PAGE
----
Imagine Being A Hitter With Just One Hand

Editor/Collegiate Baseball

WENHAM, Mass. — Recently, I wrote a story about a remarkable young man named Daren Manheimer at Clark College who plays the game with a metal right leg.

It delved into the challenges that he has faced since his Little League days and how he has become an accomplished third baseman through the years.

The story brought back a flood of memories for me about a young man named Dillon Coleman of Gordon College.

Eleven years ago, he was playing baseball at this school and did so without a left hand.

During the spring of 2011, the left side hitting Coleman, who played leftfield and centerfield with no left hand, did the unthinkable.

With only his front hand to guide a regulation 32 inch, 29 ounce bat through the strike zone, Coleman belted the first three home runs of his life over an 8-day span.

Colman put on a power display for the ages over those magical eight days — his only home runs of 2011.

Stop for a moment to realize how difficult it would be to hit a home run 300-plus feet with only the front hand essentially being utilized during the batting stroke and little help coming from the back arm.

The 6-foot-2, 160 pounder overcame great odds to play college baseball just as Daren Manheimer did.

Coleman was cut from his junior high baseball and basketball teams. His left eye was fractured when he was hit by a pitch as a youngster and also was hit in his right eye on another occasion when a ball ricocheted off his bat.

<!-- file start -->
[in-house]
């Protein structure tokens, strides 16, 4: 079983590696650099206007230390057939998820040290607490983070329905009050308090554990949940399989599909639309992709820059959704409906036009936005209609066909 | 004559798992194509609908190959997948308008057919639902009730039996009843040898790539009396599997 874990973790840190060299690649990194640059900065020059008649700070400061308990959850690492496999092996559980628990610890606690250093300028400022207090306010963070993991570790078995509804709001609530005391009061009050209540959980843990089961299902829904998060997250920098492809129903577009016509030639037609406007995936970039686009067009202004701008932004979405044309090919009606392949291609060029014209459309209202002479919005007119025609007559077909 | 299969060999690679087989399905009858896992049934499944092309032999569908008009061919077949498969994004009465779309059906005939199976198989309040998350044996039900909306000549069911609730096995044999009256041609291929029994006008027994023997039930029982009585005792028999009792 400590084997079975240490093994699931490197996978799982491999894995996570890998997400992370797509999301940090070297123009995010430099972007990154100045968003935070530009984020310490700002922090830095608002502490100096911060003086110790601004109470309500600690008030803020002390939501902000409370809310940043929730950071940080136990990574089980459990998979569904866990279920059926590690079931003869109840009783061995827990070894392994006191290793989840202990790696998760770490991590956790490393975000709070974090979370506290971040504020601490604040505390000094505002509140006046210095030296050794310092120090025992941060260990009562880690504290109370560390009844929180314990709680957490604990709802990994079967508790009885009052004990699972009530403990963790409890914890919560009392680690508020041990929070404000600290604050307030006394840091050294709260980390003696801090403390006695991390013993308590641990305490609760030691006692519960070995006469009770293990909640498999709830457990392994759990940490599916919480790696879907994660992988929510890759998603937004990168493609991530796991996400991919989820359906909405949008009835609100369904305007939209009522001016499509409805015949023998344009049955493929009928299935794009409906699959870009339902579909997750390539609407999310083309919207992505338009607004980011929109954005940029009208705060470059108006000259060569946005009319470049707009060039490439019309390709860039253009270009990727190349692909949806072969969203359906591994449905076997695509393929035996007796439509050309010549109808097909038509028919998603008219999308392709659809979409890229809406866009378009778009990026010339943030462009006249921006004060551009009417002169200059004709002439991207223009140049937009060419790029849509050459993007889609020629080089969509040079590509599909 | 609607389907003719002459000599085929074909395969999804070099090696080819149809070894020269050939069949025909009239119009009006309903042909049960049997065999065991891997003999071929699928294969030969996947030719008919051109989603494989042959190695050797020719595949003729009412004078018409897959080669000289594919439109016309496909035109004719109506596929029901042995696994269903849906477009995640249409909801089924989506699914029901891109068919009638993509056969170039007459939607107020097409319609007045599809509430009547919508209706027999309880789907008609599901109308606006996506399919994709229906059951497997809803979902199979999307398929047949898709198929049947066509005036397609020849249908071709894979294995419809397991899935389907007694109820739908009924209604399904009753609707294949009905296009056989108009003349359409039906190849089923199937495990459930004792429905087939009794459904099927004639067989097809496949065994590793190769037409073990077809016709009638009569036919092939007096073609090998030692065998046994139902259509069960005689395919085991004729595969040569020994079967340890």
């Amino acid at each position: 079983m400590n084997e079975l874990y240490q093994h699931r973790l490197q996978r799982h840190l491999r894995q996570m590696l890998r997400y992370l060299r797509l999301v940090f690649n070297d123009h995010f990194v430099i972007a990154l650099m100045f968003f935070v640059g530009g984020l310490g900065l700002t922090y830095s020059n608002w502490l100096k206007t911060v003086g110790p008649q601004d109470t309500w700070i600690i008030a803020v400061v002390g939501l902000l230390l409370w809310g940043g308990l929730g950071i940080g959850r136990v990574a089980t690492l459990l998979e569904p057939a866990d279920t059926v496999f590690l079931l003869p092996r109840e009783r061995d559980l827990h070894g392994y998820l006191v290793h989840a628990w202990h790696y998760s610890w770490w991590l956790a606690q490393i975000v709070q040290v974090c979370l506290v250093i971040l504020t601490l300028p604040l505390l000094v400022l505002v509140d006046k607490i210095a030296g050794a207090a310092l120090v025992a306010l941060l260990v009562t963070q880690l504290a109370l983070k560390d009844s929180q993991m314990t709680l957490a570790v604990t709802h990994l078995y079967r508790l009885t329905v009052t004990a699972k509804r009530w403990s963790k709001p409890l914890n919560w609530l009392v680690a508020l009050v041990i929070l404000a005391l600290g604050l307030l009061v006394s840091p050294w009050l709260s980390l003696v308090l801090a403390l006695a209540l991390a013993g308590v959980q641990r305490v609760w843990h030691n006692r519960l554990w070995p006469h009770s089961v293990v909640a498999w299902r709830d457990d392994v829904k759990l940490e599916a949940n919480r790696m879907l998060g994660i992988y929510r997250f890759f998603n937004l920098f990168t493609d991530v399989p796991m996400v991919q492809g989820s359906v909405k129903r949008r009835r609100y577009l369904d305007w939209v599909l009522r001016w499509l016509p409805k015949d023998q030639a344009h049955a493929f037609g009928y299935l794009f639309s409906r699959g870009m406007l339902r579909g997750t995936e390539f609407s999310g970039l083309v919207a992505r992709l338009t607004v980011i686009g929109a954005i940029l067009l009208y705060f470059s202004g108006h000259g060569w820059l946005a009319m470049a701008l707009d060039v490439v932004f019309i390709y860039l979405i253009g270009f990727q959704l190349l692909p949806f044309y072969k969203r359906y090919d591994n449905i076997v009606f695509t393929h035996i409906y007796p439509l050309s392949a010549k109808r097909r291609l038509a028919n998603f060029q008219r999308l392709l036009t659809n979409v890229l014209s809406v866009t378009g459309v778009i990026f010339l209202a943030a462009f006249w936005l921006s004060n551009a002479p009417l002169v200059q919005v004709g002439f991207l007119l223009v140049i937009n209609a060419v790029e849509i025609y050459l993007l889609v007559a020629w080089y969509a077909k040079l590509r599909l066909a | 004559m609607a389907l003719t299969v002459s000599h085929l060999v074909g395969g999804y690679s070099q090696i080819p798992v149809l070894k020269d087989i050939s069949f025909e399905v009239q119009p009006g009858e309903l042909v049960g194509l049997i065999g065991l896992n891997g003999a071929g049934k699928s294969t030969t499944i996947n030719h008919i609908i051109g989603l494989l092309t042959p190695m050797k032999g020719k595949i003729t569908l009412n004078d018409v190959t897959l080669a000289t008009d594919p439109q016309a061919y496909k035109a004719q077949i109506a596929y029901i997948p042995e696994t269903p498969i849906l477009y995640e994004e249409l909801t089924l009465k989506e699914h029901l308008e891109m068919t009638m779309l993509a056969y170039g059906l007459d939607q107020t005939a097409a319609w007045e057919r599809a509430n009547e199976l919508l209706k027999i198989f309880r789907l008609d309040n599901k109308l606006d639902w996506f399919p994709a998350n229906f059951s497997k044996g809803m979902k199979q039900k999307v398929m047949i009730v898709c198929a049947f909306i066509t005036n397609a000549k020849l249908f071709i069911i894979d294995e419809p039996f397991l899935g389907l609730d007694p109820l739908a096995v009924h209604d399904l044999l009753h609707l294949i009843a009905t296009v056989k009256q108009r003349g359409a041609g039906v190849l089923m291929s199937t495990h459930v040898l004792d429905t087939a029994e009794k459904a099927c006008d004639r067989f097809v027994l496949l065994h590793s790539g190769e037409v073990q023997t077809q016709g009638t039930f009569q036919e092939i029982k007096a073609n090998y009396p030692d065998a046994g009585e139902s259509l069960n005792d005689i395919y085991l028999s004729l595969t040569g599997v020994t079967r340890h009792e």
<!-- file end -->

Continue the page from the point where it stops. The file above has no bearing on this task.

Through it all, his incredibly caring family encouraged him to keep playing the sport he loves in baseball.

And while many of his friends stopped playing baseball after Little League, junior high and then high school, this remarkable athlete kept playing as a starter.

Also consider that this trio of home runs were the first circuit clouts ever hit by anyone from his family. His dad Jeff never hit a home run in his baseball career, and neither did his two younger brothers.

As a lefthanded batter, Coleman utilized his front right hand, but he didn’t have a hand on his back left arm. As he stepped to the plate, he choked up on the bat about an inch with his right fingers on the bat.

The end of his other left arm is a small section of bone covered by flesh which rests against the bat next to his right hand. The athletic movements his body made to gain torque and power through the hitting zone was incredible.

To read more of this article, purchase the May 7, 2021 edition of Collegiate Baseball or subscribe by CLICKING HERE.